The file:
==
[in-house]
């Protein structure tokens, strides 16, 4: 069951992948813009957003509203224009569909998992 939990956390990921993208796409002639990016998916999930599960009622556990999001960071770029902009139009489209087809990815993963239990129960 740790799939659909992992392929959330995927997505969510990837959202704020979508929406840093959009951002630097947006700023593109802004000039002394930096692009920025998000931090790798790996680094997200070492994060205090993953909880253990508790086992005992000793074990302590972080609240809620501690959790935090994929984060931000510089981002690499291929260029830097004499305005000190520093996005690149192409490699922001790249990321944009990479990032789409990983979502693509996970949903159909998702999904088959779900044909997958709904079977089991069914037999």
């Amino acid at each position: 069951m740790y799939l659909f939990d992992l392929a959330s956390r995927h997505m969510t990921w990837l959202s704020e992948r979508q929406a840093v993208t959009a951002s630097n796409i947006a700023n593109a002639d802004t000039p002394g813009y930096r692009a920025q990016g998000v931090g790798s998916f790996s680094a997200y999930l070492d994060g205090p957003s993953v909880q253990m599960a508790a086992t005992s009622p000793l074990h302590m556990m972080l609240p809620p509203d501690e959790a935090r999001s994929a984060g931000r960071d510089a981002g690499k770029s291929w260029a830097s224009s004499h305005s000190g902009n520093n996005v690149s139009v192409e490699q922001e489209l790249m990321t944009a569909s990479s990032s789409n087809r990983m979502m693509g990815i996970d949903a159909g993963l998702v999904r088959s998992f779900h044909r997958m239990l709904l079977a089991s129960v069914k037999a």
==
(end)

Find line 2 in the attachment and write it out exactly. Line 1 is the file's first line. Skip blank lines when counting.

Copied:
């Protein structure tokens, strides 16, 4: 069951992948813009957003509203224009569909998992 939990956390990921993208796409002639990016998916999930599960009622556990999001960071770029902009139009489209087809990815993963239990129960 740790799939659909992992392929959330995927997505969510990837959202704020979508929406840093959009951002630097947006700023593109802004000039002394930096692009920025998000931090790798790996680094997200070492994060205090993953909880253990508790086992005992000793074990302590972080609240809620501690959790935090994929984060931000510089981002690499291929260029830097004499305005000190520093996005690149192409490699922001790249990321944009990479990032789409990983979502693509996970949903159909998702999904088959779900044909997958709904079977089991069914037999």